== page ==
May 2009

People, I have been somewhat rubbish recently. This is because I have exams, and a little brother who misses me (or so he says, when I’m not in London; when I am, he’s quite content to either insult or ignore me, as the mood takes him).

For my lack of presence on the blog, I apologise. I’m now back in Sheffield and supposedly revising. I have an exam this afternoon. Therefore, I’ll be back to my normal voluable self, irritating everybody mightily by messing around with the website.

The important thing is this: we’re considering creating a new, feminist magazine for the students’ union.

And we need contributors. Lots of them. We’re going for rampant shameless self-promotion here. If you’re creative in any way whatsoever, even if it is merely an impressive vocabulary of well-thought-out epithets, come along! (Especially people whose talent is in insults; I need some new ones!)

Can you write? Read? Proof-read? Draw? Paint? Knit? … I’m not entirely sure how we’d fit the last one in, but seriously, tell us about it anyway!

Can you design us a new logo for our lamentably neglected leaflets?

Can you design us a new leaflet, full stop?!

You get the drift, I’m sure.

If you can’t turn up to tonight’s meeting (which, as far as I know, is still in the University Arms, 7:30pm), feel free to leave your shameless self-promotion in comments or in an email to us.

Happy creating, everybody!

Vis-a-vis possible new feminist publication for the university, I am collecting responses to what people think feminism is/what it means to them/whether they are a feminist. If you could post your own responses to the following in the comments, along with those of anyone else you can get interested, that would be great:

Are you a feminist? Y/N

Why? [two or three sentences at the most]

What does the word feminism mean to you? [two or three sentences at the most]

Thank you!

Recently, Kirsten drew my attention to a story reported under the headline “Laos mum-to-be ‘denied uk lawyer'”.

Long story short, Rebecca reminded me in comments that you can in fact do more than just whinge on blogs; you can whinge on the BBC website, too! So, I did.

On Tuesday, I got a response, which I’ve only just noticed. In all honesty, I’m not entirely sure what to make of it, but it’s a positive outcome, and I suppose that’s the main thing. Have a look for yourselves:


We have only a short space in headlines to sum up the substance of the
story. While "mum-to-be" could be construed as having positive
connotations, it is in fact a phrase we should not be using anyway, as
we prefer not to use informal terms such as mum, dad and kid. I have
amended the existing headline and will ensure we are more thoughtful
about future stories concering Ms Orobator.

Kind regards,

News website"

Indeed. Of course, the word they’ve replaced it with – “prisoner” – is a good couple of characters shorter than the original, and no less accurate. And effectively saying “well, you might be right, but I’ve removed it for an entirely different reason” is a bit strange. But they have changed it, and they have replied to me, and it’s not a bad reply, all things considered.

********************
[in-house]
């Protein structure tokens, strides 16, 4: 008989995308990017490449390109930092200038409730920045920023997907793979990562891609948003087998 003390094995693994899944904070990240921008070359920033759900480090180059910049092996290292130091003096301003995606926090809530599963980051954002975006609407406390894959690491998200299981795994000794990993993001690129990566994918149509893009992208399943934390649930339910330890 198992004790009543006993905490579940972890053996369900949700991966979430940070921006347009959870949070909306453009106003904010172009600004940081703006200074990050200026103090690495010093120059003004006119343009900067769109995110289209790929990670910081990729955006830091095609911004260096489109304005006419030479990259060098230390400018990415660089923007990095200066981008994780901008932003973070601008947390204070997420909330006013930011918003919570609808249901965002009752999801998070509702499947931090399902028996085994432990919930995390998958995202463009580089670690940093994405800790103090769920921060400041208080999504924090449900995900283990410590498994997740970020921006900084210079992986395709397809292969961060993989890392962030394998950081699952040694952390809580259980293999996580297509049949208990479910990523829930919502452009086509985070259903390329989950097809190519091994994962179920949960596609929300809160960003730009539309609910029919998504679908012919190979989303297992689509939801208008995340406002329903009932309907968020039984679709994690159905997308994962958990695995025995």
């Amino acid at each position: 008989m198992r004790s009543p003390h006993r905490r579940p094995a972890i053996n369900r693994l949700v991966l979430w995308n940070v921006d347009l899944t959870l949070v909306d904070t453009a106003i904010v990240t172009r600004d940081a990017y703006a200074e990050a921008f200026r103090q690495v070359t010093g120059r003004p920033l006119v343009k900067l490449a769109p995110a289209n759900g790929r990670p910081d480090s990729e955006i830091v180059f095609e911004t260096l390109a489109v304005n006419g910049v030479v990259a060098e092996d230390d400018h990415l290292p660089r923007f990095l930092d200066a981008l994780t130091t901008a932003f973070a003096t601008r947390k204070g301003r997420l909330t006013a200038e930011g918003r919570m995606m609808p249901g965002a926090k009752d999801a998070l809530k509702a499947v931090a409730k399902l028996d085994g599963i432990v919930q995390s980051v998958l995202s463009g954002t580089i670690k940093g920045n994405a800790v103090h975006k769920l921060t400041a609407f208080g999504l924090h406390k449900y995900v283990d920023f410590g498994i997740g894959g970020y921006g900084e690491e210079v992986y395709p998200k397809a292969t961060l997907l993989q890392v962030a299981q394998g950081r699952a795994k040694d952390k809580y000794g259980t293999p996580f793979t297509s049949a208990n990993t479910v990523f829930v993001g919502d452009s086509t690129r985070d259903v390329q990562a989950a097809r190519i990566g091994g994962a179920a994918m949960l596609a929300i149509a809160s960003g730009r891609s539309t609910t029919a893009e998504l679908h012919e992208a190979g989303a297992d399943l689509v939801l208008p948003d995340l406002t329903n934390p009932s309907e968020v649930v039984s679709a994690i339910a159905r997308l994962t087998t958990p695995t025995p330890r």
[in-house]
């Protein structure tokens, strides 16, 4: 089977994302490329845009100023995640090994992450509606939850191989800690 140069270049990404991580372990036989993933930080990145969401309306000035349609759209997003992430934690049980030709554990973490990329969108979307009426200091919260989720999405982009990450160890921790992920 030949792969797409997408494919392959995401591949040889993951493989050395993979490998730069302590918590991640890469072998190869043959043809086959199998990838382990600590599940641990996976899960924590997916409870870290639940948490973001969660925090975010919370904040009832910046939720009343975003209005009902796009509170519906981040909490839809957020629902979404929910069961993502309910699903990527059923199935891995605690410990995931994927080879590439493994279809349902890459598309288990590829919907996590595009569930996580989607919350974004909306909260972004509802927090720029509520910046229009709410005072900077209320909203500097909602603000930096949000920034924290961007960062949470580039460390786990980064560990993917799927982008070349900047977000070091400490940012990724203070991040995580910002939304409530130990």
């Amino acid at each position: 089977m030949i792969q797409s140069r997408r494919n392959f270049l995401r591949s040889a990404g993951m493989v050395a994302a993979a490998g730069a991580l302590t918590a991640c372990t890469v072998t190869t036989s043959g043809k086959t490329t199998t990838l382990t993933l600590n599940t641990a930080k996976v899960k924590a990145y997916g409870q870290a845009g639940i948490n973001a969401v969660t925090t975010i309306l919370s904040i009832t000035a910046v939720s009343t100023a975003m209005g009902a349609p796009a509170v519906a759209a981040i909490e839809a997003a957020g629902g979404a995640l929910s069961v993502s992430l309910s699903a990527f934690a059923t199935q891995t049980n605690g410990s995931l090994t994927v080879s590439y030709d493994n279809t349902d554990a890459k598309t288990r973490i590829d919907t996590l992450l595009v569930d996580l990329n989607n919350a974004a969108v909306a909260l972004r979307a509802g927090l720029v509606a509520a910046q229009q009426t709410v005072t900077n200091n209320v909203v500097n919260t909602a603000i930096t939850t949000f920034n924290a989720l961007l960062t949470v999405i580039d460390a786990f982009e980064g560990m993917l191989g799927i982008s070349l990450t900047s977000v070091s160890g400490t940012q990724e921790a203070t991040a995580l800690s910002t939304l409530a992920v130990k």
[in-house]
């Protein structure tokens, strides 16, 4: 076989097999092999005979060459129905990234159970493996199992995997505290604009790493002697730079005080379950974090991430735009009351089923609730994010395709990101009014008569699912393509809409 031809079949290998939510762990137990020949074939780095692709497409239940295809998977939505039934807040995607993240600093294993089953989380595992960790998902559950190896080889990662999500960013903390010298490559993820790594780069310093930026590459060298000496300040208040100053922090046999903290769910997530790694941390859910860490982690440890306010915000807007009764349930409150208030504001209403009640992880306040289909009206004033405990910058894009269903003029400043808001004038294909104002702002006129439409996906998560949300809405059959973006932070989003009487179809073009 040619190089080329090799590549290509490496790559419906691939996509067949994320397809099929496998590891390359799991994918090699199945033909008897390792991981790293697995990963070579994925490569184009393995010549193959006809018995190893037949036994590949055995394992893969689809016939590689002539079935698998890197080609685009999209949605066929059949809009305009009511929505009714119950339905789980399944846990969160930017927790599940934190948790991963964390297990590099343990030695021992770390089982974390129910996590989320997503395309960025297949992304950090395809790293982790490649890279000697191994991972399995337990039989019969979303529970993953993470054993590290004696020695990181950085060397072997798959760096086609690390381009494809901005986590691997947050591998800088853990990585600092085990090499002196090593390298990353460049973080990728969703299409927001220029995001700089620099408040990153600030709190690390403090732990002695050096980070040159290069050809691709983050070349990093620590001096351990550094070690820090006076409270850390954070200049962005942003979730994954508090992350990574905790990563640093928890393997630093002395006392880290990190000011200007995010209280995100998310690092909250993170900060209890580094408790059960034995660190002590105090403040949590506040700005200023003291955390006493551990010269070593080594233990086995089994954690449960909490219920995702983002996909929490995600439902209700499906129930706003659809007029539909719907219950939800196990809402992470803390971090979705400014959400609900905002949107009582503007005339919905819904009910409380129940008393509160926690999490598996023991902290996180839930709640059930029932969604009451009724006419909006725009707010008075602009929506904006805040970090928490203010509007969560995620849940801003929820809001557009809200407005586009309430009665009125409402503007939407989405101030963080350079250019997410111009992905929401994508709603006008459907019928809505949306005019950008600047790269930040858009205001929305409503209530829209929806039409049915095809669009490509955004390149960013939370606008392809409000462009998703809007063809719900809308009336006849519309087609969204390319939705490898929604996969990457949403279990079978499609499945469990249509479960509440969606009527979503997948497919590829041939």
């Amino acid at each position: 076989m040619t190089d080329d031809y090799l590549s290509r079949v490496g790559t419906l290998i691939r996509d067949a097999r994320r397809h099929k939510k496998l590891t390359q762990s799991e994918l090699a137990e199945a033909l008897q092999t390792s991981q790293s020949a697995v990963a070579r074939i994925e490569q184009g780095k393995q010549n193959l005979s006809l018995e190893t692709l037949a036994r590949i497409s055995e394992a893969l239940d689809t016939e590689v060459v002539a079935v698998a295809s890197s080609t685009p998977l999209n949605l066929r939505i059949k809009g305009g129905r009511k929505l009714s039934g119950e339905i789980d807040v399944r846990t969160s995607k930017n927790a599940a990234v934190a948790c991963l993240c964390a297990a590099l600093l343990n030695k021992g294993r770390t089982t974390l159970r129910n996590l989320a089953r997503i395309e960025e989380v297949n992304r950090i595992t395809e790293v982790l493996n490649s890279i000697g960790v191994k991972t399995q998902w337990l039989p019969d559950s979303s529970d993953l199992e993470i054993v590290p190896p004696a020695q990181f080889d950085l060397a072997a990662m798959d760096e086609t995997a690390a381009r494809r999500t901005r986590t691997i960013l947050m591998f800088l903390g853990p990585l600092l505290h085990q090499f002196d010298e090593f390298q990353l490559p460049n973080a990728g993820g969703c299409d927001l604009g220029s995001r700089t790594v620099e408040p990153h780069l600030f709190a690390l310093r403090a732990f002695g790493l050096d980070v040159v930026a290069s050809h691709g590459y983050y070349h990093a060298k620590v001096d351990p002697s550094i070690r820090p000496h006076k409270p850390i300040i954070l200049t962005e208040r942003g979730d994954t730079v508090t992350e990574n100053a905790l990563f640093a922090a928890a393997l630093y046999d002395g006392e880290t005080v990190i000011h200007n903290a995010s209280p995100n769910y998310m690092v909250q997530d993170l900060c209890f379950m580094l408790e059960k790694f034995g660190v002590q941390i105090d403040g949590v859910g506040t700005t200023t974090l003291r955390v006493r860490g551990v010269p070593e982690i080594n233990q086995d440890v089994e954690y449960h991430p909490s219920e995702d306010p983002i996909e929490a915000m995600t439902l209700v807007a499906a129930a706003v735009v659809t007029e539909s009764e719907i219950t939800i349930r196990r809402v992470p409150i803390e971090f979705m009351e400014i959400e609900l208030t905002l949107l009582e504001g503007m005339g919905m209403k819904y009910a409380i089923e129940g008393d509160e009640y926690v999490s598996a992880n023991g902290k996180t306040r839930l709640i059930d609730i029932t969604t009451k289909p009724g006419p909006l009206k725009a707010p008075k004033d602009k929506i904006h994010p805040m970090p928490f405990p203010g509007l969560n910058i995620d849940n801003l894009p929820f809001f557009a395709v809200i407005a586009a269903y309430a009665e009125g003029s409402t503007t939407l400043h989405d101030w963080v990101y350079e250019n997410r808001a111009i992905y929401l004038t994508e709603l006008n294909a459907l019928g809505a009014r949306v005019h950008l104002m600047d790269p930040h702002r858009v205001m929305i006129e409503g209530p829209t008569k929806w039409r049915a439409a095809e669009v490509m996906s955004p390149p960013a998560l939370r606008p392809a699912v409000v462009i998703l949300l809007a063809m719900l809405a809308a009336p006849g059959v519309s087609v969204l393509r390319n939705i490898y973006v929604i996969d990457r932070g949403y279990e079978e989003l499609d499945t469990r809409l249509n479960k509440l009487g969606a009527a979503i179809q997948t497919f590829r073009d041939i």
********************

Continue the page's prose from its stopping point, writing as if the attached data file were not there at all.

What do other people think?

You all should read this post from Penny Red, it follows on nicely from my last post and also from brazenshrew’s comment which was this:

It really annoys me that most people don’t seem to think that history can repeat itself. The nazis gained power in very similar circumstances; a weak economy and disenchantment with the political process. It’s scary how easily they could get it, if people are complacent, that is.

History CAN repeat itself and only YOU can make a difference.

I’m going away with JD imminently to York, where I went to university, to stay in a posh hotel and swim and eat dinner out tonight and all that fancy stuff 🙂

There are many people and many events that never really get represented in mainstream literature. This much is obvious to me when I think about who – and what – is represented. So this isn’t going to be a post that says “hey! I’ve had this idea about a phenomenon I’ve noticed, and I shall call it…. privilege!!!”

It’s a question, actually.

Can anybody think of any book aimed at adults that mentions a woman dealing with her period, other than in the “um, it hasn’t come, I should probably get a pregnancy test” scenario?

I mean, I can remember reading a few books aimed at teenagers that feature a girl getting her first period, but that’s different. Especially since those books were aimed at girls specifically – I’m thinking of authors like Judy Blume and Jaqueline Wilson here. For a matter-of-fact depiction of periods as something that the girl is already used to, I can only think of Michelle Magorian’s A Little Love Song, in which Rose, the main character, is relieved to find blood running down her thigh when she gets out of bed, a few days after having sex for the first time. Even then, it’s mentioned as a plot device, because it shows that she is not pregnant.